The Second Amendment is and has been under fire for quite some time, but what many Americans fail to realize is that the attack on our right to bear arms is only part of a much broader plan, one that aims to quietly kill any semblance of liberty we have left.
The Fourth Amendment, which protects an individual’s right to be secure in their own person and home is as important as the right to speak freely and defend one’s self, yet it is being eroded without respite.
At some point in the last couple of decades there was a shift in how the justice system deals with average citizens. No longer is there a presumption of innocence on the part of police or prosecutors. In the eyes of the government, we’re all guilty of something, a position that has left countless Americans imprisoned or dead for no other reason than the arresting officer or government attorney wanting to stroke their ego or increase their conviction rate.
When the government is allowed into our homes, our cars, our phone conversations or our pockets without cause, we are no longer the America of our forefathers. Rather, we begin to reflect the principles of tyrants like Josef Stalin, Adolf Hitler or Mao Zedong who deliberately ravaged their countrymen and left their nations devoid of common sense, humanity and the rule of natural law.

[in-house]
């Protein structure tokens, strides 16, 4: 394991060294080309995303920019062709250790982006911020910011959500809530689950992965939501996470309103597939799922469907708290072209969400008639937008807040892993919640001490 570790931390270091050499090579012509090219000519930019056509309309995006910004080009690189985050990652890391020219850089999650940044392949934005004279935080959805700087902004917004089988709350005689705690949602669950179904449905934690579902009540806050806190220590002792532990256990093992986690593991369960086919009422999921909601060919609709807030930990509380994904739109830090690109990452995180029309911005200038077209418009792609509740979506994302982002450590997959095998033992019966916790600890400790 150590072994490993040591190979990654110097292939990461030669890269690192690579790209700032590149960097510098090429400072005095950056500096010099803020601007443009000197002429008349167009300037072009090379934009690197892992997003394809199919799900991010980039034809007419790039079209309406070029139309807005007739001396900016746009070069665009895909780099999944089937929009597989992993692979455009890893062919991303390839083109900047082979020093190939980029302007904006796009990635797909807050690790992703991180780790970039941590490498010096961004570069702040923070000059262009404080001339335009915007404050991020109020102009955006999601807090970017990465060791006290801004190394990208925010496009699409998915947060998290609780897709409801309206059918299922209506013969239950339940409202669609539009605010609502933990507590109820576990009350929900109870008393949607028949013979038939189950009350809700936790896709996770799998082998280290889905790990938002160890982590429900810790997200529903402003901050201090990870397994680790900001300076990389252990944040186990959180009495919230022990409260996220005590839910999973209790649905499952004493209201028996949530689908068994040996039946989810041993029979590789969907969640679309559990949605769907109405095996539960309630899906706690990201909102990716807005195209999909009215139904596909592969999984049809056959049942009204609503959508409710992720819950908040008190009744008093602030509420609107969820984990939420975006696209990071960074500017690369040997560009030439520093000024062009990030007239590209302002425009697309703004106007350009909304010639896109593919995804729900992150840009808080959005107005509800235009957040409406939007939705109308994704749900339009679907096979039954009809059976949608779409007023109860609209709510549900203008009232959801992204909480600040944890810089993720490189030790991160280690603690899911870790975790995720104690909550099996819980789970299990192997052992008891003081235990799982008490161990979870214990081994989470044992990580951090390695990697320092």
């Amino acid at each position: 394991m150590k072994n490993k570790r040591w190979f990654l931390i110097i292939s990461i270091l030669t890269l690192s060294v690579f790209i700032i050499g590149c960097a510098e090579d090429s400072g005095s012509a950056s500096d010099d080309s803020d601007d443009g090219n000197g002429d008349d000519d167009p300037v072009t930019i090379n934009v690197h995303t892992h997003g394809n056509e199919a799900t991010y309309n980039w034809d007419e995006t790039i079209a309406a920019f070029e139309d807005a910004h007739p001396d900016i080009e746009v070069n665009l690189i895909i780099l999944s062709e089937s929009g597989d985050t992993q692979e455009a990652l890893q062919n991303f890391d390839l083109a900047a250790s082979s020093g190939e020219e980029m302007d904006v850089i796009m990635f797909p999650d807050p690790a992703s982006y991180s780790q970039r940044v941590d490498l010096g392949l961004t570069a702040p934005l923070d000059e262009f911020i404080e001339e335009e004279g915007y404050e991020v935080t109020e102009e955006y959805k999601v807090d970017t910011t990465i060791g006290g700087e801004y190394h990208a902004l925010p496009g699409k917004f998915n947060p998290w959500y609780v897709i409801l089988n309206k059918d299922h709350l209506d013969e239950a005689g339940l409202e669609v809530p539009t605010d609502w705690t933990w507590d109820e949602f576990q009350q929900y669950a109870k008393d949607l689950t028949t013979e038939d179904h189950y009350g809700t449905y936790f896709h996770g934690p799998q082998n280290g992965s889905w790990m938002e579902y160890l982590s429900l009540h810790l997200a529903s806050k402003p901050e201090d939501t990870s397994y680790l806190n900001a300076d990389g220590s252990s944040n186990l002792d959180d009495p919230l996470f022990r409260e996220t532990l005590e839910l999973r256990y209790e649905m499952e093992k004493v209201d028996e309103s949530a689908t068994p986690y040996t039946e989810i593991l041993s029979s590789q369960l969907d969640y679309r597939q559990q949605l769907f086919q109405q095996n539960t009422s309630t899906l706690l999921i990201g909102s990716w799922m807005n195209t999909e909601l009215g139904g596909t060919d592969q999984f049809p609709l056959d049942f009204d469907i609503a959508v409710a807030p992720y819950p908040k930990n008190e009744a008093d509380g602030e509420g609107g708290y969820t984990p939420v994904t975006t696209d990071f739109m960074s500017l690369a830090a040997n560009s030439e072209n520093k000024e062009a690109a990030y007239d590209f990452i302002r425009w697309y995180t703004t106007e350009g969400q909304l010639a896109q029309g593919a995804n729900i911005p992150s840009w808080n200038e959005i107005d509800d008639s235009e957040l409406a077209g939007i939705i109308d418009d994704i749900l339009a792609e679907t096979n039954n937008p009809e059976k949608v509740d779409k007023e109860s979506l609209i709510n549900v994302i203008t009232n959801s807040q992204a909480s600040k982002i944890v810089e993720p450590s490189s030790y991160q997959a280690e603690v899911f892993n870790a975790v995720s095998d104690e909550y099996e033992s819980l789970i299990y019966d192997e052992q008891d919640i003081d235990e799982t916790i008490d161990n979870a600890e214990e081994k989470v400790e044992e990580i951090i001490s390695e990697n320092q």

Many of us are struggling to find a way to resist the overt tyranny being imposed across our once free nation.
There’s a way, but we must fight this battle on our streets, one individual at a time.
When they come to question us, or come to search our personal effects, or ask us to voluntarily detain ourselves, it’s time we push back and exercise the rights our founders fought so hard to protect.
This is how we resist.
The motto of our modern police state is, “if you’re not doing anything wrong, you have nothing to fear.”
We must respond by staying true to the fourth amendment: “If I’m not doing anything wrong, and you have no probable cause, evidence or warrant, then I respectfully demand that you let me go about my business.”
It works. Really.
Watch the following video mash up of Americans resisting unlawful requests by various enforcement officials:
When you resist you will undoubtedly be met with counter-resistance, perhaps even threatened with arrest or worse.
Oftentimes, prosecutors and judges will side with law enforcement officers in the “typical your word against their’s” scenario.